Friday, August 22, 2008

Visit the Digital Bookmobile on August 28th

Have you been to and wondered about that link to Digital Books, Audio and Video? Would you like special help getting started with this new offering? Then come to a special event on Thursday, August 28th at the Agawam Public Library, 750 Cooper Street, sponsored by OverDrive Media and CWMARS. A 74-foot, 18-wheeled Digital Bookmobile will be there from 10:00 a.m. to 5:00 p.m. on its only stop in western Massachusetts! This traveling exhibit for public library download services allows readers of all ages to try out digital audiobook, ebook, and video downloads. Library staff will be on hand to help and advise regarding downloading free software, transferring to compatible portable devices and other matters. We invite you to participate in this unique opportunity and become a frequent user of this exciting new offering in Storrs Library services.

Wednesday, August 20, 2008

Mass Ballot Question #1

This fall Massachusetts voters will be asked whether or not to eliminate the state's income tax. The issue, relentlessly pushed for years by the state's Libertarian Party is a perfect example of why the Framers of the Constitution sought to create a "representative" democracy at the national level and to guarantee it in each state.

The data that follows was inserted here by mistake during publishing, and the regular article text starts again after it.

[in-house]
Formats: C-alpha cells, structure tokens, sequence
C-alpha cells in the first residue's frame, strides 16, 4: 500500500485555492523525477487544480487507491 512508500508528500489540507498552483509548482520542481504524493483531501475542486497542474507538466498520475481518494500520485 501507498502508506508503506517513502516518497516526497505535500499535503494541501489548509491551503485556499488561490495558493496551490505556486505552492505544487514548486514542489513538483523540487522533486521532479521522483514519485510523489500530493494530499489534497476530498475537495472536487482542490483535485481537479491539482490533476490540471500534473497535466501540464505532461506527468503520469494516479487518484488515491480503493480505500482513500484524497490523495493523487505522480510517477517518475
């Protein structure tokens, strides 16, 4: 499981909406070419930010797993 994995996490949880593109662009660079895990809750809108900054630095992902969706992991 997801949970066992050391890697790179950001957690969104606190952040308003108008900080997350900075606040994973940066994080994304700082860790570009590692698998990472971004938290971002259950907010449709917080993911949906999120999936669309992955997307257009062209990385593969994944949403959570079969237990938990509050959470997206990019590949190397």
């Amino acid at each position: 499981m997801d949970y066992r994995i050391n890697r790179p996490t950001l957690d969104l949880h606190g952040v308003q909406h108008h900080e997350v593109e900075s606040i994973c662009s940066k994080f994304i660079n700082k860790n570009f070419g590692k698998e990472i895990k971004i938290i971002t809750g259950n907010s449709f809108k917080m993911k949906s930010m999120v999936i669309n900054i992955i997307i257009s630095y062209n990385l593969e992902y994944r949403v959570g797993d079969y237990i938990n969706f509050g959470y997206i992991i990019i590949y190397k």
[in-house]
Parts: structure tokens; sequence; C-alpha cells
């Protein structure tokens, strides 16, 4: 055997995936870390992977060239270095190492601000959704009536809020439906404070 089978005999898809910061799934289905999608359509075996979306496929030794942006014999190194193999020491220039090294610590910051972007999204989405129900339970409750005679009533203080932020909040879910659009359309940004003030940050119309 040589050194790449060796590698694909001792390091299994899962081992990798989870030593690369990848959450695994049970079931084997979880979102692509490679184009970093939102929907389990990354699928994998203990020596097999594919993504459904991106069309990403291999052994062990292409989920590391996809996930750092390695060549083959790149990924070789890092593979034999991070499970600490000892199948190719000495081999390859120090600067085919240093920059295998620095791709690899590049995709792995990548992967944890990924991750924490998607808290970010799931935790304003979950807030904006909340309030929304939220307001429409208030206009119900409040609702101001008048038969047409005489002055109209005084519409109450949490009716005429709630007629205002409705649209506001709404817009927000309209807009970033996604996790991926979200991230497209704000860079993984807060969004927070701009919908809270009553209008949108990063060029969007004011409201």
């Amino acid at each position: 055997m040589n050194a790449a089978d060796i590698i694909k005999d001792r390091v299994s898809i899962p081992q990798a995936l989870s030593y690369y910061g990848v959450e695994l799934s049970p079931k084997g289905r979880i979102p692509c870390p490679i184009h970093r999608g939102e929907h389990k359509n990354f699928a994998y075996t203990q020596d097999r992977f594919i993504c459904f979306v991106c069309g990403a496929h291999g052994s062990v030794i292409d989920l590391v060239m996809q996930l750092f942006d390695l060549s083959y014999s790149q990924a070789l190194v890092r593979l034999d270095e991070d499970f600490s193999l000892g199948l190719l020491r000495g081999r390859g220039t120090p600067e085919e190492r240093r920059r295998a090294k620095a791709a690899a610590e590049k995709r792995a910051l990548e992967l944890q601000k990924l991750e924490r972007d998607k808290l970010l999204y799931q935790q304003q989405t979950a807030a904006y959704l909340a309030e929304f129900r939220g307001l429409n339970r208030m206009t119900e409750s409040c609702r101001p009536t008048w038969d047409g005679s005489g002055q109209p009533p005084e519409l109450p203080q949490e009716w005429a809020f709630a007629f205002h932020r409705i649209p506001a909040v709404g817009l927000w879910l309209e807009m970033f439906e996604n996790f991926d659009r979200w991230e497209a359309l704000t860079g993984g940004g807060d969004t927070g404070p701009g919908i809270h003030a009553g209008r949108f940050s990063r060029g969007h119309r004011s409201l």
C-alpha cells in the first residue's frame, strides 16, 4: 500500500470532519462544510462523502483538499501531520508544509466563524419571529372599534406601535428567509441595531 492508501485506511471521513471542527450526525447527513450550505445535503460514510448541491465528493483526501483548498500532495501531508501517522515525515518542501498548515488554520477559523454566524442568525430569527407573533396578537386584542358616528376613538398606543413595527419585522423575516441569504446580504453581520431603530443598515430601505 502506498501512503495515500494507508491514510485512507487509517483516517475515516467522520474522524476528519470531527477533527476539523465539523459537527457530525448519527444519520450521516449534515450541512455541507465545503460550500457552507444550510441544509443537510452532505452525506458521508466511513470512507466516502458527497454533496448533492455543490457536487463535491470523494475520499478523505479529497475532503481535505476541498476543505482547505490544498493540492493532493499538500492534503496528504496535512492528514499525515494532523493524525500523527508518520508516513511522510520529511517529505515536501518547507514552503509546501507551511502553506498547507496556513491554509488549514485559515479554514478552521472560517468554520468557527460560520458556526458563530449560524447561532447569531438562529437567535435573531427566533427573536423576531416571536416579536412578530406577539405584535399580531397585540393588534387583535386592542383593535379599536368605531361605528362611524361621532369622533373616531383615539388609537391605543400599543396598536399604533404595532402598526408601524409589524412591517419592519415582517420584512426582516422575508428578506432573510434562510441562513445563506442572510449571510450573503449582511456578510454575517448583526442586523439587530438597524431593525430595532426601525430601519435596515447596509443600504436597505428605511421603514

While the will of the people is the basis for democratic government, the Framers understood the need to "refine" the peoples' will by filtering it through representative institutions. Direct democracy, of which a ballot measure is an example, is COMPLETELY absent in the US Constitution. Without mediating institutions the will of the people is much too easily manipulated and distorted for the advancement of particularized interests.

Eliminating the state income tax in Massachusetts would reduce state government revenue by more than 50%. While each citizen can be shown that they are personally benefiting from only a small percentage of government spending (making this measure individually attractive), a reduction of government spending by half would slash ALL government services to the bone.

Supporters of this measure assume that with only half the revenue, state government would only be able to do its most fundamental tasks. What they do not realize is that there is no clear consensus on which tasks are "most fundamental." Because eliminating the income tax will not eliminate electoral politics in the state, what is and is not appropriately provided or subsidized by the state will continue to be determined by politics and public opinion. The temptation to slash the revenues of a government that you think is over-taxing you is great, but the unintended consequences of such a radical move would produce a monstrous backlash as more and more citizens start to appreciate what has been lost.

If this ballot measure were to succeed, it would likely bring the end of the Libertarian Party in Massachusetts and hasten a populist movement to beat all populist movements. The best result for the measure's proponents is a narrow defeat, which would add fuel to their anti-government rhetorical fire, without forcing them to take responsibility for burning down the state with their rigid ideological dogma.